21

Here's a class definition as an example.

#include <string>
#include <map>

template <class T>
class Collection
{
private:
  std::map<std::string, T> data;

public:
  Collection() {}

  Collection(std::map<std::string, T> d)
  {
    data = d;
  }
};

This works fine when initializing Collections with ints, chars, and even vector templated types. However, when initializing a one with a string and calling the second overloaded constructor, like:

Collection<std::string> col({
  { "key", "value" }
});

It does not compile, and throws this exit error:

main.cpp:24:22: error: call to constructor of 'Collection<std::__cxx11::string>'
      (aka 'Collection<basic_string<char> >') is ambiguous
  Collection<string> col({
                     ^   ~
main.cpp:8:7: note: candidate constructor (the implicit move constructor)
class Collection
      ^
main.cpp:8:7: note: candidate constructor (the implicit copy constructor)
main.cpp:16:3: note: candidate constructor
  Collection(map<string, T> d)
  ^

The strange thing is, while this notation is fine with other types, and this breaks, this notation works for string:

Collection<std::string> col(std::map<std::string, std::string>({
  { "key", "value" }
}));

What's going on here?

4
  • 3
    Brace-hell: Collection<std::string> col{{ { "key", "value" } }}; example – Ted Lyngmo Feb 28 at 0:16
  • 1
    It would be far more efficient to write your constructor using std::move and an initializer list instead: Collection(std::map<std::string, T> d) : data(std::move(d)) { }. Doing so would avoid a pointless default initialization and copy-assignment – alter igel Feb 28 at 3:11
  • Constructors normally take constant references to non-POD values. You're code will use a copy and move, whereas using a reference will only use a copy – CSM Feb 28 at 11:01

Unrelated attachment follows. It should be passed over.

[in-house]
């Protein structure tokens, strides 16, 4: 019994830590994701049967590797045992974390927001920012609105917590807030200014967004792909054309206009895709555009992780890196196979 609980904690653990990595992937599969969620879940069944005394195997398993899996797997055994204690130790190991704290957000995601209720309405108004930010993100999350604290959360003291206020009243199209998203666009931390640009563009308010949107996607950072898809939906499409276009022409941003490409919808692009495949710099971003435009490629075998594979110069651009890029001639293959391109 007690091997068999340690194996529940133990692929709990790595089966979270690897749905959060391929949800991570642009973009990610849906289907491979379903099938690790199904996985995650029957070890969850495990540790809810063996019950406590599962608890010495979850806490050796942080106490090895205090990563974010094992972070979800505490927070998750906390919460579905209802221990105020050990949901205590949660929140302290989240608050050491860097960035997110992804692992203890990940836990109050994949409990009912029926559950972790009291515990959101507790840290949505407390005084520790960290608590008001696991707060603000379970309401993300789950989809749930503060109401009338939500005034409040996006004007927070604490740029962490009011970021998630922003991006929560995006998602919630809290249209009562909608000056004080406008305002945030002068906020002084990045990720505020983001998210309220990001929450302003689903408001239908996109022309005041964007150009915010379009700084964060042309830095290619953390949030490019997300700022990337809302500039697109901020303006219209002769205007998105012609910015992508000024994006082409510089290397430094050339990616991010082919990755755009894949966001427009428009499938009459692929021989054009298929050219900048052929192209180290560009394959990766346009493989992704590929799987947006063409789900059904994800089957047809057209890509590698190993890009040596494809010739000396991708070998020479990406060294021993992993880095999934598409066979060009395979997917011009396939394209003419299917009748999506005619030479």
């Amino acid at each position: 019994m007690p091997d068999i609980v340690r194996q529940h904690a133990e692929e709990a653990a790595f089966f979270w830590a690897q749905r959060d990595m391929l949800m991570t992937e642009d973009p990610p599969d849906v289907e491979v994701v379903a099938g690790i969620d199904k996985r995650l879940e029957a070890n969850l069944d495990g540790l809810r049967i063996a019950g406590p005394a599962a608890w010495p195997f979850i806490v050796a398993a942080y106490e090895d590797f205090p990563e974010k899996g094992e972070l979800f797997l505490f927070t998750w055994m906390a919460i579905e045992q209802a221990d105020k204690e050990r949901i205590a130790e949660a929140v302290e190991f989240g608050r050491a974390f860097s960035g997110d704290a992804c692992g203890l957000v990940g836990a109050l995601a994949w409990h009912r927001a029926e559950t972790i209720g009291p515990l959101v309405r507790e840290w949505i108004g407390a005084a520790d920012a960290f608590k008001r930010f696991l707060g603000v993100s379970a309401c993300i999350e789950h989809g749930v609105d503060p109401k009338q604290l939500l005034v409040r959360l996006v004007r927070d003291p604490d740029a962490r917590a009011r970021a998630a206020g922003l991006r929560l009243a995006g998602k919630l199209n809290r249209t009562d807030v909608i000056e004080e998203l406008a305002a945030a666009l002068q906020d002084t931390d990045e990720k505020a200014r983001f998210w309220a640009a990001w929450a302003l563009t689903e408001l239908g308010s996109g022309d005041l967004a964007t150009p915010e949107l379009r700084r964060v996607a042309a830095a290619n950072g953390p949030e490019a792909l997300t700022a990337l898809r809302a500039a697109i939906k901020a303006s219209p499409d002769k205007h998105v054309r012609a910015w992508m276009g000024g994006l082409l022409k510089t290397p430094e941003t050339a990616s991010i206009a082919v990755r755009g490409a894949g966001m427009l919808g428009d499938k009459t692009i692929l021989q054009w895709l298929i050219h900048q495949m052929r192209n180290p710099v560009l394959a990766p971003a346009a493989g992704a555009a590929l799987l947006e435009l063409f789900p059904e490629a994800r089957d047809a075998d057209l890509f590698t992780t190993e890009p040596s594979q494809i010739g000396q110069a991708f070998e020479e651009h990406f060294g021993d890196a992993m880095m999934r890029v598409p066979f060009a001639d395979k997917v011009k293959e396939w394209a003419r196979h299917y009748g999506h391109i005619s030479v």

• 1
    Actually @CSM, constructors which copy their arguments normally take by value and use std::move() so as to copy only once (as shown by @alter igel). I expect that's omitted from the question as it's irrelevant to the ambiguity issue. – Toby Speight Feb 28 at 16:38
14

This is a fun one.

A map can be constructed from two iterators:

template<class InputIterator>
  map(InputIterator first, InputIterator last,
      const Compare& comp = Compare(), const Allocator& = Allocator());

Notably, this constructor is not required to check that InputIterator is an iterator at all, let alone that the result of dereferencing it is convertible to the map's value type. Actually trying to construct the map will fail, of course, but to overload resolution, map is constructible from any two arguments of the same type.

So with

Collection<std::string> col({
  { "key", "value" }
});

The compiler sees two interpretations:

  • outer braces initializes a map using the map's initializer-list constructor, inner braces initializes a pair for that initializer-list constructor.
  • outer braces initializes a Collection, inner braces initializes a map using the "iterator-pair" constructor.

Both are user-defined conversions in the ranking, there is no tiebreaker between the two, so the call is ambiguous - even though the second, if chosen, would result in an error somewhere inside map's constructor.